// input string , curr_string which is empty , index from which we start
// and length of the string
helper(digits,"",0,n);
return ans;
}
};
```

**OUTPUT**

```
INPUT -"234"
OUTPUT -["adg","adh","adi","aeg","aeh","aei","afg","afh","afi","bdg","bdh","bdi","beg","beh","bei","bfg","bfh","bfi","cdg","cdh","cdi","ceg","ceh","cei","cfg","cfh","cfi"]
```

**TIME COMPLEXITY**

O(4^{N}), where N is a length of the input string.

Each digit of corresponds to 3 or 4 letter, hence can be said that each digit might have 4 choices. If the length of string is n digits and in worst case all the digits of the string have 4 alpahabets to offer than for the first digit and for each alphabet of the first digit there are 4 options in the second digit, i.e for every recursion 4 more recursions are called till it hits the base case. So the time complexity is O(4^{N}).

**SPACE COMPLEXITY**

we are not using any extra space so it is O(1).

## Iterative approach discussion

**APPROACH DISCUSSION**

- whenever we talk about switching from recursive to iterative one thing is observed that it reduces time complexity and increases space complexity.
- So as mentioned in the above point increase in space complexity, means additional data structure.
- In terms of logic it would be the same as recursive but instead of recursion call we would be storing it in data structure and returning it at the end.
- We can choose DFS as well as BFS traversal to form all the words but what DFS does is forms a string one by one whereas in the case of BFS it starts forming all the strings together like after n passes(n-> length of the string) it will have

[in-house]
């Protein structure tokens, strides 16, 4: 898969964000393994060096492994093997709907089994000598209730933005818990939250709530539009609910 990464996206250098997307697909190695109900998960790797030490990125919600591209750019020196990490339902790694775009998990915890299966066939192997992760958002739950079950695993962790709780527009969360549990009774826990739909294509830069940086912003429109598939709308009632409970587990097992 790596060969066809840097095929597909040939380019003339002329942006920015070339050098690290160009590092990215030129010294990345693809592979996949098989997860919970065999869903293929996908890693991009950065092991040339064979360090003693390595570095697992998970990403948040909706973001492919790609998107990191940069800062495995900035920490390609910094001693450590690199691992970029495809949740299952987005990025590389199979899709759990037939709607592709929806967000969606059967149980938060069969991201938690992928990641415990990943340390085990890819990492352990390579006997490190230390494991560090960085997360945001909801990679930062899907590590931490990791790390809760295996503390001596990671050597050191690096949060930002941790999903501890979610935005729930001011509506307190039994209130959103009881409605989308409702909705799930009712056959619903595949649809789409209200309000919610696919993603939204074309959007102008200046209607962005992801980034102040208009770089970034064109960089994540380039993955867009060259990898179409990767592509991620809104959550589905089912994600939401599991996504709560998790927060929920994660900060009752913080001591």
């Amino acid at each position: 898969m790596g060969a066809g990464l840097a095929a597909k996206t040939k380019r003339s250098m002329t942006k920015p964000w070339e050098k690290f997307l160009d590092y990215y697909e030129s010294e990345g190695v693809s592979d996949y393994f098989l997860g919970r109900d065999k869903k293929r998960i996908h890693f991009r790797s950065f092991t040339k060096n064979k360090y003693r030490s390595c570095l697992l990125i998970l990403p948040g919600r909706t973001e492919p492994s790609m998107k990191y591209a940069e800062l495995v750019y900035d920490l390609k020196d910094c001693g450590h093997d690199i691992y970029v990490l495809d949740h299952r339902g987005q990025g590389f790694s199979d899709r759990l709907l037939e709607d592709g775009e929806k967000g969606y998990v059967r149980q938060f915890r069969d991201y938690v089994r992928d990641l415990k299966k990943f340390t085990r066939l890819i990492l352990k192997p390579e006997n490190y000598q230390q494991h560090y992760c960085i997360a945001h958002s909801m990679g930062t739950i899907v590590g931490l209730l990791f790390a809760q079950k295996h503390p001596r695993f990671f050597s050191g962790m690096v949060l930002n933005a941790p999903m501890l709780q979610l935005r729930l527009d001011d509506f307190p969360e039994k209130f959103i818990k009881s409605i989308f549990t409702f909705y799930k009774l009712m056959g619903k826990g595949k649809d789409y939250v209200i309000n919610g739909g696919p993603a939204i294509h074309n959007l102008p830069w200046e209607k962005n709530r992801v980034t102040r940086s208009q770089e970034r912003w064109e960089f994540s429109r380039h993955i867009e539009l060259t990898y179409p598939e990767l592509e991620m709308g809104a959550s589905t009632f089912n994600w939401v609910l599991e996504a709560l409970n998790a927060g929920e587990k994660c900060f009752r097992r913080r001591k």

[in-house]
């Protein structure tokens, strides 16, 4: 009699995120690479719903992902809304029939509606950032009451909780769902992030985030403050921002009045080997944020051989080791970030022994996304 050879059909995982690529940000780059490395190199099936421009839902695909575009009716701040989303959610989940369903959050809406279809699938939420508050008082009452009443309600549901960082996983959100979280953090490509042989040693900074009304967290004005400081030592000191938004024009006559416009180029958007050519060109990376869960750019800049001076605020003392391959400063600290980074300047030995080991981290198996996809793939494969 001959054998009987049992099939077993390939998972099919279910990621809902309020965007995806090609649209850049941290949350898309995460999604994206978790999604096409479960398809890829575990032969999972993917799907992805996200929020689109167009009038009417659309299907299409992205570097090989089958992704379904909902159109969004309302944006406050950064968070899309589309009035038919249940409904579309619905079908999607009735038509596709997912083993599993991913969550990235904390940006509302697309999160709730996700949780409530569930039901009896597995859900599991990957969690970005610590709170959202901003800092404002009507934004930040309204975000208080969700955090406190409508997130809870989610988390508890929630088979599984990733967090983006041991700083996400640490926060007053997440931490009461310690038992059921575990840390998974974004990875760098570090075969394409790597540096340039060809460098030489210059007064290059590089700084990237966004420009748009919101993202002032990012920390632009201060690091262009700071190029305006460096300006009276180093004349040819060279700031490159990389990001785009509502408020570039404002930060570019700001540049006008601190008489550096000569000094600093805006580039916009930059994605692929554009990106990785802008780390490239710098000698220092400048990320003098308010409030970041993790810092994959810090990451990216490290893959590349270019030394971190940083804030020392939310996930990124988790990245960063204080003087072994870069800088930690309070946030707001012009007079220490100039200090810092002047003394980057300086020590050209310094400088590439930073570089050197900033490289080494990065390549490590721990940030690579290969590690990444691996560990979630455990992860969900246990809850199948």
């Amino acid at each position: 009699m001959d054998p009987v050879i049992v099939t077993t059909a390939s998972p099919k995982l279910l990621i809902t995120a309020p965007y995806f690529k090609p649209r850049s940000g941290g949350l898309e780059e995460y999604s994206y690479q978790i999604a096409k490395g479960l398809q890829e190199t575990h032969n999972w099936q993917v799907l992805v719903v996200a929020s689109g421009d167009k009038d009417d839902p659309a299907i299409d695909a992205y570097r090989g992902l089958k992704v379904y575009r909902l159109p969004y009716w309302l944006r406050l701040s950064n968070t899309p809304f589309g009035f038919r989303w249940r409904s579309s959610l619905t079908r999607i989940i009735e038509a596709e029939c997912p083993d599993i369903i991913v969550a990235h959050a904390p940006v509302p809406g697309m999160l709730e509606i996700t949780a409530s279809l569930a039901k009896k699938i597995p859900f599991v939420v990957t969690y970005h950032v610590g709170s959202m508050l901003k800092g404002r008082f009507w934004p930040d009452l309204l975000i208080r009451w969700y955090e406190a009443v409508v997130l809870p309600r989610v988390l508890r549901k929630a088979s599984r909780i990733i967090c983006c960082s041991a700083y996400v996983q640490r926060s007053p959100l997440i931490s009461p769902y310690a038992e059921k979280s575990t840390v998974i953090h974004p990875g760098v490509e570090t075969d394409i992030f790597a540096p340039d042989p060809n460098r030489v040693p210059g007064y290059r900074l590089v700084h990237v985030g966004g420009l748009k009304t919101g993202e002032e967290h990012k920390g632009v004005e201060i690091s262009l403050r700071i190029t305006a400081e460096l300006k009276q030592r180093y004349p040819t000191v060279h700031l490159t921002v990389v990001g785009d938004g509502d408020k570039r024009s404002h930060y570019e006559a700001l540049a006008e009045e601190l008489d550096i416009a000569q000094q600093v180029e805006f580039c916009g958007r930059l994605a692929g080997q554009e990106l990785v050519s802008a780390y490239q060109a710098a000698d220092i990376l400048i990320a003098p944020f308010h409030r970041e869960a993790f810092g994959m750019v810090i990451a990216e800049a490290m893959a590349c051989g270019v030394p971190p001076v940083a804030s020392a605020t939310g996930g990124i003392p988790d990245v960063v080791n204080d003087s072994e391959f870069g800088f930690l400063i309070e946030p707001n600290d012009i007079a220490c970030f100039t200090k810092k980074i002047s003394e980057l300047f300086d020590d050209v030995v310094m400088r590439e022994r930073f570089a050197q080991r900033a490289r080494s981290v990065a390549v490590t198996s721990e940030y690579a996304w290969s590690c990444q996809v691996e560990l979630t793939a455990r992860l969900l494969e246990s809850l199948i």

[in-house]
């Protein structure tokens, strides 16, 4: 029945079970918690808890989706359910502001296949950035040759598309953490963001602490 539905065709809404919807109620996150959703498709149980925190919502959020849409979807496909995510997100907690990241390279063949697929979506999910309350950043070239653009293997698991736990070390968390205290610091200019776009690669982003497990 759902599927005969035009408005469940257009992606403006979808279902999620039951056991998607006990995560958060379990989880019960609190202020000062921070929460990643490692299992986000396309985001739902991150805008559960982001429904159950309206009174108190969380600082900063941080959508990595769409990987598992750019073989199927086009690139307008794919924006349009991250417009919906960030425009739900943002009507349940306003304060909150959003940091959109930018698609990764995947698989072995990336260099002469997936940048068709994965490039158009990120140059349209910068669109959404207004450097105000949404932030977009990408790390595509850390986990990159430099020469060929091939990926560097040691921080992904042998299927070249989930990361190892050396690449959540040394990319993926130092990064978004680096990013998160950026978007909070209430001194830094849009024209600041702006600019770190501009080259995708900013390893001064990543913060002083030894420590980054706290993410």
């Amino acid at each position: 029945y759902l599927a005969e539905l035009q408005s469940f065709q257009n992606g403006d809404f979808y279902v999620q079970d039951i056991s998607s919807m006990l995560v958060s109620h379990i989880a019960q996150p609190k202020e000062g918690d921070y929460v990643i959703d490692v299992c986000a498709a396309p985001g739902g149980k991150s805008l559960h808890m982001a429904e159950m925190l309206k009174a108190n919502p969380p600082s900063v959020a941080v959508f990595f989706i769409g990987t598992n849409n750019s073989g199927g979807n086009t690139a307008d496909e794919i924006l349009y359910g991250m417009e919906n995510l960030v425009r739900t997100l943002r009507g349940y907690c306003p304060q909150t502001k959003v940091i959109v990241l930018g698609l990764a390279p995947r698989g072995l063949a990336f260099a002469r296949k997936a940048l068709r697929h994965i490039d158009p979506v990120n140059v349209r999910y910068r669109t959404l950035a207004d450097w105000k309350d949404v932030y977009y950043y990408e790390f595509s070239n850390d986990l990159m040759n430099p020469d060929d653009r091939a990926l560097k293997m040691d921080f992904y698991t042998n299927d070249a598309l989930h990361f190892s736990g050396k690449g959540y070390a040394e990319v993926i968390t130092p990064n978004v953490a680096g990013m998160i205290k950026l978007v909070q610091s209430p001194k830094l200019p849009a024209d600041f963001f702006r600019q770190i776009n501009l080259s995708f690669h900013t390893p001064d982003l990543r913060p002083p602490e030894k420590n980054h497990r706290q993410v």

all the possible string formation. - Here, we would choose BFS traversal specifically because we do need all the strings but in a lexicographical order which can be possible with data structure queue used in BFS traversal.

**ALGORITHM**

- Map the numbers with a string of probable alphabets.
- Maintain a queue.
- Push an empty string in it.
- Now check for a condition if the queue is empty or not. get the first string pushed
- Base case here would also be the length of the input string
- Now get the currdigit as the index of the string
- Try all possible letters for the current digit on the keypad and push it into the queue.

**IMPLEMENTATION**

```
class Solution {
public:
vector<char> keypad[10] =
{
{}, {}, // 0 and 1 digit don't have any characters associated
{ 'a', 'b', 'c' },
{ 'd', 'e', 'f' },
{ 'g', 'h', 'i' },
{ 'j', 'k', 'l' },
{ 'm', 'n', 'o' },
{ 'p', 'q', 'r', 's'},
{ 't', 'u', 'v' },
{ 'w', 'x', 'y', 'z'}
};
vector<string> ans;
void helper(string digits, int n)
{
queue<string> q; // mainatin a queue
q.push(""); // empty string is pushed
while(q.empty()==false)
{
auto x =q.front();
q.pop();
// base case
if(x.size()==n)
{
ans.push_back(x);
}
else
{
int digit = int(digits[x.size()]-'0'); // current index of string
// Trying all possible letters for current digit in keypad
for(auto letter: keypad[digit])
{
q.push(x+letter);
}
}
}
}
vector<string> letterCombinations(string digits) {
// base case
// if the string is empty
int n =digits.size();
if(n==0)
return ans;
// input string , curr_string which is empty , index from which we start
// and length of the string
helper(digits,n);
return ans;
}
};
};
```

**OUTPUT**

```
INPUT -"234"
OUTPUT -["adg","adh","adi","aeg","aeh","aei","afg","afh","afi","bdg","bdh","bdi","beg","beh","bei","bfg","bfh","bfi","cdg","cdh","cdi","ceg","ceh","cei","cfg","cfh","cfi"]
```

**TIME COMPLEXITY**

O(4^{N})

The iterative approach is same as the recursive version. The only difference is that in the iterative approach, we are using maintaining an explicit queue instead of using System Stack. The iterative approach is preferred as you have more memory control and prevents Stack Overflow errors of Recursive approach.

**SPACE COMPLEXITY**

We are using extra space of a queue O(N) (where N is the length of the string).

With this article at OpenGenus, you must have the complete idea of solving the problem Letter Combinations of a Phone Number.